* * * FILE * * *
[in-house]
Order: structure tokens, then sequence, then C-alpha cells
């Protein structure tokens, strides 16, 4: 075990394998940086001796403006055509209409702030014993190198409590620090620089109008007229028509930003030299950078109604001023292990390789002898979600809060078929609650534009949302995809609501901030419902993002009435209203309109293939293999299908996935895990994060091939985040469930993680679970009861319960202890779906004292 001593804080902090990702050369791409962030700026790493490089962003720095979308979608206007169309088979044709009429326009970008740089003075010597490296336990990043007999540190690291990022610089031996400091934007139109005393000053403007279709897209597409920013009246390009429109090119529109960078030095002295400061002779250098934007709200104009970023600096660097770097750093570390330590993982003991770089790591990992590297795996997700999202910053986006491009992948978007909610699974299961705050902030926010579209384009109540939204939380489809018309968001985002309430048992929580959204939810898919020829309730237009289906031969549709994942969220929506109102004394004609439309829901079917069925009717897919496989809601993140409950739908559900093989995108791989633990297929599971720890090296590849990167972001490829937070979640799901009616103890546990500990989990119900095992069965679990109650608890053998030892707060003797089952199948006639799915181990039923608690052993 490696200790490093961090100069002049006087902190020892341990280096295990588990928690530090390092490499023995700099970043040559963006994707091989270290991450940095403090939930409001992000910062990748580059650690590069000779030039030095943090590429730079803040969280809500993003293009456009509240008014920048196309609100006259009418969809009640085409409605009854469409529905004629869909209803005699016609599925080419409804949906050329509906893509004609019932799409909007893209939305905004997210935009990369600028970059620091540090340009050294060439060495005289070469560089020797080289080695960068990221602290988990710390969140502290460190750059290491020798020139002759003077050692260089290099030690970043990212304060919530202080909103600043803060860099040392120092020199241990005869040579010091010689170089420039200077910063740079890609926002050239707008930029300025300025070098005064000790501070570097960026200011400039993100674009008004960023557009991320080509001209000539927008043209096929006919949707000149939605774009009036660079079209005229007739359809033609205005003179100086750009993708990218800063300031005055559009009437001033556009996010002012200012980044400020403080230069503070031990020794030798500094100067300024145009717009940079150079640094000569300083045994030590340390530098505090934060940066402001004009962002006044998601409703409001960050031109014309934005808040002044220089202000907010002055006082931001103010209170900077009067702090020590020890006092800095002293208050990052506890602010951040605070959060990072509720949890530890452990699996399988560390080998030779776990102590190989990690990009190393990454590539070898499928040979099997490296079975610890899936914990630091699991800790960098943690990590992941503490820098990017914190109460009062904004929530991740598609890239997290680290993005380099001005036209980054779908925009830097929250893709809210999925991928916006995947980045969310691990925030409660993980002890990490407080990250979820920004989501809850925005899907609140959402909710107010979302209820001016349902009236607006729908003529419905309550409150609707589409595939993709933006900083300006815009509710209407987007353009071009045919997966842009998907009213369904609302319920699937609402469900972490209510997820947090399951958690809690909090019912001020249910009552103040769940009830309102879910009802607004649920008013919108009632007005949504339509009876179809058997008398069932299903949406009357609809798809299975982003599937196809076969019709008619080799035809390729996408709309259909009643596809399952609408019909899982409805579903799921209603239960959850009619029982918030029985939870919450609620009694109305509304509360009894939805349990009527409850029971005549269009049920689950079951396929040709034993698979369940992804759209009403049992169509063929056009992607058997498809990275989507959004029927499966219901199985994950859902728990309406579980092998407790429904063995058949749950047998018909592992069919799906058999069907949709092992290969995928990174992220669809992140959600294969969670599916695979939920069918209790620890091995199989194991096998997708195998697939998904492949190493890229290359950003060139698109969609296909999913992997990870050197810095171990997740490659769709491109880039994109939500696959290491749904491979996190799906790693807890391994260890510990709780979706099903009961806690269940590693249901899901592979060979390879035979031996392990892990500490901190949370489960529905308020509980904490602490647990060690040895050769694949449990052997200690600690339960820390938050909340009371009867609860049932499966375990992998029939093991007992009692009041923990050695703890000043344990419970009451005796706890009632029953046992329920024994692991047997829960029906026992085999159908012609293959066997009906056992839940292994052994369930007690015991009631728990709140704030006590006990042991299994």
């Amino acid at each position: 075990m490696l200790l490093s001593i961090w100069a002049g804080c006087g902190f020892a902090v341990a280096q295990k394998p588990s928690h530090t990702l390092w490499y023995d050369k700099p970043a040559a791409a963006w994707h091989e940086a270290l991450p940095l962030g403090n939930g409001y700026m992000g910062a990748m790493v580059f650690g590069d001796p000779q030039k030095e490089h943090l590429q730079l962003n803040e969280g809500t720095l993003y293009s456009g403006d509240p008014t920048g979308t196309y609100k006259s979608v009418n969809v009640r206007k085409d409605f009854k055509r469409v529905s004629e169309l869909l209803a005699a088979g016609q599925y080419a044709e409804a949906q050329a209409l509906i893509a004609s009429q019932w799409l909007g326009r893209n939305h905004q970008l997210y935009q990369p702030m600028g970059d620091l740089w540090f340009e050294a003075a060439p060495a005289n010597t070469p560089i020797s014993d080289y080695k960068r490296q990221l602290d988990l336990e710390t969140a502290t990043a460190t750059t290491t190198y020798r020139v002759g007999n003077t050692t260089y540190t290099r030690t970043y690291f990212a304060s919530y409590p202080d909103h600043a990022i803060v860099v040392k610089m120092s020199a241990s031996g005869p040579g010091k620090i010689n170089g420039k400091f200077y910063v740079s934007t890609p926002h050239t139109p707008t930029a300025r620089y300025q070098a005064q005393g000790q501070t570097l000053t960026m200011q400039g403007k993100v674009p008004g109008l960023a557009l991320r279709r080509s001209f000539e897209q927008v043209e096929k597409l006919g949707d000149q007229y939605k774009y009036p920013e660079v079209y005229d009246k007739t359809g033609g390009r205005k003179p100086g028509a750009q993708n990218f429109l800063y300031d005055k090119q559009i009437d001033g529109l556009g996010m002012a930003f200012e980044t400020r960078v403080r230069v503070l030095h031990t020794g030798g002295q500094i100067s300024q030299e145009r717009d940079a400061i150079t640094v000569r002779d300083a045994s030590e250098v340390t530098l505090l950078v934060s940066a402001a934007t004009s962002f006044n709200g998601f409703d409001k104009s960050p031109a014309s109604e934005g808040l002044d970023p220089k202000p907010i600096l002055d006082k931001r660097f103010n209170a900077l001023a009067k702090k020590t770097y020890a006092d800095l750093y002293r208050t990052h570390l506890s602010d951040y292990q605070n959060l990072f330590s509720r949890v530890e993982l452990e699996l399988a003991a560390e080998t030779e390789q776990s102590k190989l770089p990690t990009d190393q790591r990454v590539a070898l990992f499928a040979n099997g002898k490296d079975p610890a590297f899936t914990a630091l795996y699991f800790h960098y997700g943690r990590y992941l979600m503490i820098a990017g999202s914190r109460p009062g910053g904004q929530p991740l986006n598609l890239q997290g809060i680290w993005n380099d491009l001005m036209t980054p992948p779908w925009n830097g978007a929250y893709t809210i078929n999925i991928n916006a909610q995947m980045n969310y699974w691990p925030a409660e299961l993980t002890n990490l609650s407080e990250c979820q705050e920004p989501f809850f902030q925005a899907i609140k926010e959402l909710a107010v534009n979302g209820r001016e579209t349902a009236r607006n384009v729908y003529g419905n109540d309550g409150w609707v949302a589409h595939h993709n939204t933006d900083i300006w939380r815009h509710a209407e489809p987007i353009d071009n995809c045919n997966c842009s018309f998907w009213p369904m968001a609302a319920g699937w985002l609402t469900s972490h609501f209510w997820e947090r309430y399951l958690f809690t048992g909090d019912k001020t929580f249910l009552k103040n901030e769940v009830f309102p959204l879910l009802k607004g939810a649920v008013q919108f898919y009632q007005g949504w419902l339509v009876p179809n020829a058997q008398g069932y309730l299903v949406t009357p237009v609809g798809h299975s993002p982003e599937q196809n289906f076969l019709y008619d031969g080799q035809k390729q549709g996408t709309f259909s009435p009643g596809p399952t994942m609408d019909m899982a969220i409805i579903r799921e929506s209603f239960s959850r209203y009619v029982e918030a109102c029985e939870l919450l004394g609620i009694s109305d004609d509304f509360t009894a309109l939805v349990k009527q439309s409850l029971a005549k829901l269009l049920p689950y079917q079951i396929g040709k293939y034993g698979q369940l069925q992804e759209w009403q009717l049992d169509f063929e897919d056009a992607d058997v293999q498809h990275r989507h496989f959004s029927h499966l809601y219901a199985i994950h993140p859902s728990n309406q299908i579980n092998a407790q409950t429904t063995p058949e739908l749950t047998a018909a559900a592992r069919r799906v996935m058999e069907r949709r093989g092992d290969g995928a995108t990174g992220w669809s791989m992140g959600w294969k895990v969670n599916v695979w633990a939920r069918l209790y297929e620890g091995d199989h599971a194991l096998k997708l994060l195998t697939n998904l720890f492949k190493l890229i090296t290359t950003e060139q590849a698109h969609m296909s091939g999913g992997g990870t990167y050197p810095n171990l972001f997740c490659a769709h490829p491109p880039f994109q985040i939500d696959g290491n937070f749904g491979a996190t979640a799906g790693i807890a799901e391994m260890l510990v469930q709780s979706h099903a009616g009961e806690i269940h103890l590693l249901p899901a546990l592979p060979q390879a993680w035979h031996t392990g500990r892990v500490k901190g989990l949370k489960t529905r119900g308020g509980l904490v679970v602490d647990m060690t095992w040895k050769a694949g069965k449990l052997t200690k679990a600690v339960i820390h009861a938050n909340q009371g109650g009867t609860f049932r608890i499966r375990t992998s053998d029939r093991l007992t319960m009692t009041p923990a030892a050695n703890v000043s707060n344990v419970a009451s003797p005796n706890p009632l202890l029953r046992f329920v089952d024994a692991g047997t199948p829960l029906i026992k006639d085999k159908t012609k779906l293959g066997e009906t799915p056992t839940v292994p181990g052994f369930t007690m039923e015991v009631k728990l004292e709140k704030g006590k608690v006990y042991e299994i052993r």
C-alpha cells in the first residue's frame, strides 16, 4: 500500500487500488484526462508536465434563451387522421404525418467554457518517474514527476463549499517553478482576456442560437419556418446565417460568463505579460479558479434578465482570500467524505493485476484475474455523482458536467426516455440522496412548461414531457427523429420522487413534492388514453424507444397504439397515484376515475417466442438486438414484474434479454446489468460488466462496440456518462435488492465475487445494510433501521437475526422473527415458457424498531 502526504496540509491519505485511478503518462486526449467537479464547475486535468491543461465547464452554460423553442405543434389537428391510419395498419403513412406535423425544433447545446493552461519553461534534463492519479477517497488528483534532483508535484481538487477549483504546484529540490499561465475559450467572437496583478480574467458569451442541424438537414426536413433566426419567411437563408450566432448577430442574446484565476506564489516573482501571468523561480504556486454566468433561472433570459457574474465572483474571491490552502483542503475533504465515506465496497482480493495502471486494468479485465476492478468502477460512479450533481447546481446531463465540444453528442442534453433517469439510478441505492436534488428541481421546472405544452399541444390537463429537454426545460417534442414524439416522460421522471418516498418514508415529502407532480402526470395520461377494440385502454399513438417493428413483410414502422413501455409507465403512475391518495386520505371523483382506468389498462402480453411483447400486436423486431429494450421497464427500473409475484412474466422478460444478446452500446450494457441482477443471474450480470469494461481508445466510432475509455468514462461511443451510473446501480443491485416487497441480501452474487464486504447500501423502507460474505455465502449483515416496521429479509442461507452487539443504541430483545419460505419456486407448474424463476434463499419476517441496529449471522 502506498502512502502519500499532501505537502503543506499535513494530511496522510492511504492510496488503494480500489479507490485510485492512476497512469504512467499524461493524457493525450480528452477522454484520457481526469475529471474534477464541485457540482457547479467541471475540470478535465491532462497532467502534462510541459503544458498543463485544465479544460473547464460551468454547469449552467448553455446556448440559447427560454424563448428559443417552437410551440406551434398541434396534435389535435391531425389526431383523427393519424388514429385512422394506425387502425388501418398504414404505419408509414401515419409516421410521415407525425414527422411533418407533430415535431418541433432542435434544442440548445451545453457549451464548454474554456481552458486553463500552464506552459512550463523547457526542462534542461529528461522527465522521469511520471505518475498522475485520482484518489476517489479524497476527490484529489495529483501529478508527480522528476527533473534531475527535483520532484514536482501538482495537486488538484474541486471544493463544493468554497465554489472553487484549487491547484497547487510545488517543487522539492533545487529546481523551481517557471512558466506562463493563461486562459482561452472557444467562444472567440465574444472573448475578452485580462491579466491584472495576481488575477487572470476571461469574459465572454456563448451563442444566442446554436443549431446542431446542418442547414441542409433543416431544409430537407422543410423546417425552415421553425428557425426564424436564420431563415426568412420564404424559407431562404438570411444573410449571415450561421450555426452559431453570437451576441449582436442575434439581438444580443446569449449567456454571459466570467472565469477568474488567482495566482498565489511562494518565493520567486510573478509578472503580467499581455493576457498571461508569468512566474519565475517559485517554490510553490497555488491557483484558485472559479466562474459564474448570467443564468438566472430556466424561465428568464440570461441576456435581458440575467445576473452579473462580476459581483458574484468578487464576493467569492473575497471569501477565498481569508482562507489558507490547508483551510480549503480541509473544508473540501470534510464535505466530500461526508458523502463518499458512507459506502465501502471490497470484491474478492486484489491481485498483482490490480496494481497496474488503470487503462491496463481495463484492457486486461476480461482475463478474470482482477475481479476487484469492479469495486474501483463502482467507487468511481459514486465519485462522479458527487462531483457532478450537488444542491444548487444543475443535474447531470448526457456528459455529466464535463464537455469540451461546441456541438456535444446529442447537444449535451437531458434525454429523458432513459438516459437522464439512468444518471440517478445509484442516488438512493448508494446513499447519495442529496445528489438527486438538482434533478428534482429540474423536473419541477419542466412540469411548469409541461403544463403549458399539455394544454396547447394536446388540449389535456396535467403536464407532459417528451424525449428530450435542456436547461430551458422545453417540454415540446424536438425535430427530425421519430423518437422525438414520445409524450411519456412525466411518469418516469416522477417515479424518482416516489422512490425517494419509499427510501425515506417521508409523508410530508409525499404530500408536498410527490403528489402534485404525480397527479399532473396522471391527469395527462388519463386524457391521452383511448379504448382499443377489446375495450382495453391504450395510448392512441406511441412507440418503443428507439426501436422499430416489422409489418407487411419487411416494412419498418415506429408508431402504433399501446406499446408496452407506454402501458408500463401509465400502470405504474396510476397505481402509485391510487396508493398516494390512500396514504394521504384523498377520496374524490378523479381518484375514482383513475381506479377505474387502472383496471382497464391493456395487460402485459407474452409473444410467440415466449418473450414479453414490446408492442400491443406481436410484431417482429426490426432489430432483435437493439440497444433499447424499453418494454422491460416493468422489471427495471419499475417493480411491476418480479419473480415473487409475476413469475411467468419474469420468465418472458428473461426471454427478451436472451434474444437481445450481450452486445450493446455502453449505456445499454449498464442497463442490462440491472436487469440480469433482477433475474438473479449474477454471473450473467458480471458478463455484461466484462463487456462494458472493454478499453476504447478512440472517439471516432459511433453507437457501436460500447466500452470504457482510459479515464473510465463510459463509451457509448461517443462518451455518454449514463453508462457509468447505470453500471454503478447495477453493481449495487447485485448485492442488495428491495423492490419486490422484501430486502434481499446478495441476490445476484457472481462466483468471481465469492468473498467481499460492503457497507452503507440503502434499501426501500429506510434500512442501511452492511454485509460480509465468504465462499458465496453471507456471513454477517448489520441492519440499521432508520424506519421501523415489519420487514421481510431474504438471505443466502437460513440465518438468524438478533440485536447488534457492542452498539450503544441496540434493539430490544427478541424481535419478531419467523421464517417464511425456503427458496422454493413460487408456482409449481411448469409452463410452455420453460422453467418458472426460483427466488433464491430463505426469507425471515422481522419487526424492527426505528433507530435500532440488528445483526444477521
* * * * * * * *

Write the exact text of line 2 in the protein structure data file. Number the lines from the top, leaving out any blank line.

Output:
Order: structure tokens, then sequence, then C-alpha cells